At 2 months follow-up, the patient had some mild subjective improvement in strength with physical therapy, primarily of the left lower extremity greater than right, and some sensory improvement.


SDAVF are a rare cause of LETM; however, they remain the most common form of spinal vascular malformation. In SDAVF, the fistula develops between a branch of the radicular artery and vein, typically at the level of a nerve root within the dural root sleeve.3,4 Presenting symptoms are nonspecific and include weakness, sensory deficits of the lower extremities, pain, urinary incontinence or retention and bowel issues including constipation.1,3,4 The mechanism is believed to be due to relatively high-pressure venous drainage at the level of the cord surface leading to venous congestion.4 SDAVF can be misdiagnosed for years, typically as a polyneuropathy, polyradiculopathy or myelopathy.1,3,4 SDAVFs most often occur in middle-aged to older patients, are male predominant, and are most commonly thoracolumbar in location.3 In the case of cerebral dural fistulas, there is a strong association with cerebral venous thrombosis and thrombophilia. However, no known association between SDAVF and thrombophilia has been demonstrated.1,12,13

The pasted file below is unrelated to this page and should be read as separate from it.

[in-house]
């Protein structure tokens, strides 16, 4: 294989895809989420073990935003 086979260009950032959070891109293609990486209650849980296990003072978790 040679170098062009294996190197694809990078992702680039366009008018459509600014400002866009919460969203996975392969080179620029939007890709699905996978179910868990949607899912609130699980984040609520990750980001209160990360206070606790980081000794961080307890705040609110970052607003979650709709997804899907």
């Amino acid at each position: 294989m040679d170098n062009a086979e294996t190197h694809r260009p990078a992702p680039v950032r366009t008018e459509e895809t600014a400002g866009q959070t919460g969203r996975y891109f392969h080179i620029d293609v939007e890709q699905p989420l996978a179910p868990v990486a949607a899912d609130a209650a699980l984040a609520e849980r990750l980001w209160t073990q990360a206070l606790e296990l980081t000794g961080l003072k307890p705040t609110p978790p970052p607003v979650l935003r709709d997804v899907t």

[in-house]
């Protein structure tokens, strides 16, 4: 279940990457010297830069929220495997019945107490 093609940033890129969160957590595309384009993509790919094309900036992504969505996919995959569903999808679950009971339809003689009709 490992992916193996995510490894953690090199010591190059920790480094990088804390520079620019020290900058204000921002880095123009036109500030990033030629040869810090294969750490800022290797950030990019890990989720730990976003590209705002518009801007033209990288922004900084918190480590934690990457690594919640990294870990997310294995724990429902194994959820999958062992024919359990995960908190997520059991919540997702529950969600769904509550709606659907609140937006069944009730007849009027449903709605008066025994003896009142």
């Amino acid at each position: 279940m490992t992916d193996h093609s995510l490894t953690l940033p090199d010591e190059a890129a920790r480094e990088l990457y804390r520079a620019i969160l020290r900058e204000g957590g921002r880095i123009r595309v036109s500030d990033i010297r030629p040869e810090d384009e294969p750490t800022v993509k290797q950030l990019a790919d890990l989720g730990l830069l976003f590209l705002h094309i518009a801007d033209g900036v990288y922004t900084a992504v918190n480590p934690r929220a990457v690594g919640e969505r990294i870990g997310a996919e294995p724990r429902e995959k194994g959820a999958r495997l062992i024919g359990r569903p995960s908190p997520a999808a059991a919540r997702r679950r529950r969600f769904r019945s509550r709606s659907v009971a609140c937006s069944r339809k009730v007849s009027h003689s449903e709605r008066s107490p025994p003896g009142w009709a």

Spinal imaging can be helpful in diagnosis. MRI findings can include T2 flow voids representing dilated veins, cord T2/FLAIR signal hyperintensity with involvement of the conus, and cord contrast enhancement.1 The gold standard for diagnosis of an SDAVF is a spinal angiogram. Treatment of SDAVF typically involves endovascular embolization, laminectomy and ligation, or both.

Lumbar puncture is often performed to aid in the diagnosis and routine analysis of cerebrospinal fluid, including protein, glucose and cell counts, and can provide supportive information for differentiating inflammatory from infectious processes involving the central nervous system. In SDAVF, lumbar puncture results can be misleading and can range from unremarkable,5,7,14,15 to isolated elevated protein levels,8,16 to greatly elevated white blood cell and protein levels mimicking an infectious or inflammatory process.6,15,17